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56 Moench solution. In addition, hydraulic conductivity (K') for the block (Moench solution) exceeds the value for fracture hydraulic conductivity (K, Moench solution) by two orders-of magnitude. In addition, Theis curves do not match the time-drawdown data from the simulation of a heterogeneous aquifer in the same manner as described in Moench (1984). As time progresses there is an increase, rather than a decrease, in the rate of drawdown relative to the Theis curve. In other words, the early-time Theis curve under-predicts the simulated drawdown but the Moench analytical solution requires the early-time Theis curve to over-predict. The application of analytical equations that describe double-porosity aquifers to the time-drawdown data from the simulation of a heterogeneous aquifer does not appear to be valid. Time-drawdown data from the simulation of a heterogeneous aquifer can be compared to field pumping-test data collected from the Floridan aquifer. Time-drawdown data from the Floridan aquifer are matched to early-and late-time, Theis type curves, as shown in Figures 19 and 20 (Richard c. Fountain and Assoc. Jan., 1975). In this area of Florida, the Floridan aquifer is very well confined (Ryder, 1985) resulting in minimal leakance from overlying aquifers. The field drawdown data deviate upward from the Theis type curve at late time in a similar manner as the time-drawdown data from the simulation of a heterogeneous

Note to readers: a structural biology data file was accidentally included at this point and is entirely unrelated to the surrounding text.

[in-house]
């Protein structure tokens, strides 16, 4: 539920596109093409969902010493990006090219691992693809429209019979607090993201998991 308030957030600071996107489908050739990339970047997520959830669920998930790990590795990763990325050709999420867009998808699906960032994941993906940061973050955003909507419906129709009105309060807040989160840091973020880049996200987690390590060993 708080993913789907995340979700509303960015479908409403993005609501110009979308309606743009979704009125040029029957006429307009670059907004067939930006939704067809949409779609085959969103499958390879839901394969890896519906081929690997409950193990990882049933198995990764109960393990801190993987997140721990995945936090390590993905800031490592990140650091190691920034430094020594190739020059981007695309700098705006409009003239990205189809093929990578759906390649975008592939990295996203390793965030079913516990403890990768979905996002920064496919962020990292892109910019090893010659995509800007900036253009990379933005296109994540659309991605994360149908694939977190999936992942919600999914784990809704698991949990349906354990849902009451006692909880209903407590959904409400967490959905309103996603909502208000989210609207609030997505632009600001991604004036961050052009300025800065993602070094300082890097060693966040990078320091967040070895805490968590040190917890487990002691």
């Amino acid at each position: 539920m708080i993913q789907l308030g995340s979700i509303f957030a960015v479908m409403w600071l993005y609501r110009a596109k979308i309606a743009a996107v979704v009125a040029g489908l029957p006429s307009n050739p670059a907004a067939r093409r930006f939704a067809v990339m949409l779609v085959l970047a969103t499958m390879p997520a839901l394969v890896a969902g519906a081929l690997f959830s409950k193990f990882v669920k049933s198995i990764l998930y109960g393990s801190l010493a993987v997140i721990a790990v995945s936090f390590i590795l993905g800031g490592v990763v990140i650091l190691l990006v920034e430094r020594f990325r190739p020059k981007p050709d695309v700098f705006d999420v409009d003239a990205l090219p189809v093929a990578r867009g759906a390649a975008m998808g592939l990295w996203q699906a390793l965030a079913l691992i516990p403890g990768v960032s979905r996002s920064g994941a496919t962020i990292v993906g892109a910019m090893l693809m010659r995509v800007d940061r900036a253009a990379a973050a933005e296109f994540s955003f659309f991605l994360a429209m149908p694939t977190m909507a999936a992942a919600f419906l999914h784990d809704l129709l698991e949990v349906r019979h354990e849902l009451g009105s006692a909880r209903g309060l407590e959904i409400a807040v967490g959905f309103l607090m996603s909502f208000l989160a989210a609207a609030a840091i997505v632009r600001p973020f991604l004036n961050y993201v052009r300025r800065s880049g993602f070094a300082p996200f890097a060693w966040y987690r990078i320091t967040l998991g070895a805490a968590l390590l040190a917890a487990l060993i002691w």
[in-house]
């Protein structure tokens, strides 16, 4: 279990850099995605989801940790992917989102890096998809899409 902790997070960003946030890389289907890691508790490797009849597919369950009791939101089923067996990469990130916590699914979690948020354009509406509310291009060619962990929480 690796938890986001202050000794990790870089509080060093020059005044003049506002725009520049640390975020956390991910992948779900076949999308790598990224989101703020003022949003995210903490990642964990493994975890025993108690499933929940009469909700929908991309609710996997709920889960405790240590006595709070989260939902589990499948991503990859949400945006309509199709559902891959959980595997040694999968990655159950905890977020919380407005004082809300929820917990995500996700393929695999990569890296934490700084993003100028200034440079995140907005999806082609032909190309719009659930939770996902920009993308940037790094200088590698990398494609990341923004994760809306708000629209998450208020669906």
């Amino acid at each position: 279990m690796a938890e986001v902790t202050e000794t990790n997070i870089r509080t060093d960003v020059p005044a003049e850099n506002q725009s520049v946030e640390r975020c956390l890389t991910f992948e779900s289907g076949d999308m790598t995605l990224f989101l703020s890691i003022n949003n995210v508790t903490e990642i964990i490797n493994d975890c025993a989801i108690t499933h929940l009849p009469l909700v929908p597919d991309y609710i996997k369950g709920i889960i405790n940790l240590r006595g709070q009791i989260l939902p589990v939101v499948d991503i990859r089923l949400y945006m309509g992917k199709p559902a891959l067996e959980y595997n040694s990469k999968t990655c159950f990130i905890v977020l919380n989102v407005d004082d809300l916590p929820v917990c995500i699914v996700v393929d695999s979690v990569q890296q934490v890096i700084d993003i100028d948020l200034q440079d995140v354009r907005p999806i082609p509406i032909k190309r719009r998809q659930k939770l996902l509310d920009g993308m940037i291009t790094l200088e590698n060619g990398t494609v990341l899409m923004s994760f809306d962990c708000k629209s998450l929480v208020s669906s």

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57 aquifer. In contrast, other pumping-test data taken from the same area of Florida, (Geraghty and Miller, Sept. 1976) fit the Theis type curve from early to late time (Figure 21). Field pumping-test data that deviate from a Theis type curve are probably collected from observation wells situated in or near vertical fracture zones, thus explaining their upward deviation from a Theis type curve at late time. Depending upon location, pumping-test data exist from the Floridan aquifer that are indicative of homogeneous and heterogeneous conditions. Therefore, the magnitude of local fracture-zone density may be important in determining response to pumping. What is unclear, however, is how close to a fracture zone an observation well must be in order for time-drawdown data to deviate from a Theis type curve. The fracture density in the model is large enough that, regardless of position of the observation well, the resultant time-drawdown curves are similar. Results from the simulation of a heterogeneous aquifer indicate, however, that if a pumping well is located in a fracture, drawdown will be slightly greater for observation wells situated in fractures rather than blocks. In contrast, if a pumping well is located in a block, observed drawdown is solely dependant upon distance from the pumping well. Whether or not the observation well is located in a fracture or block is not a factor. If block size could be increased relative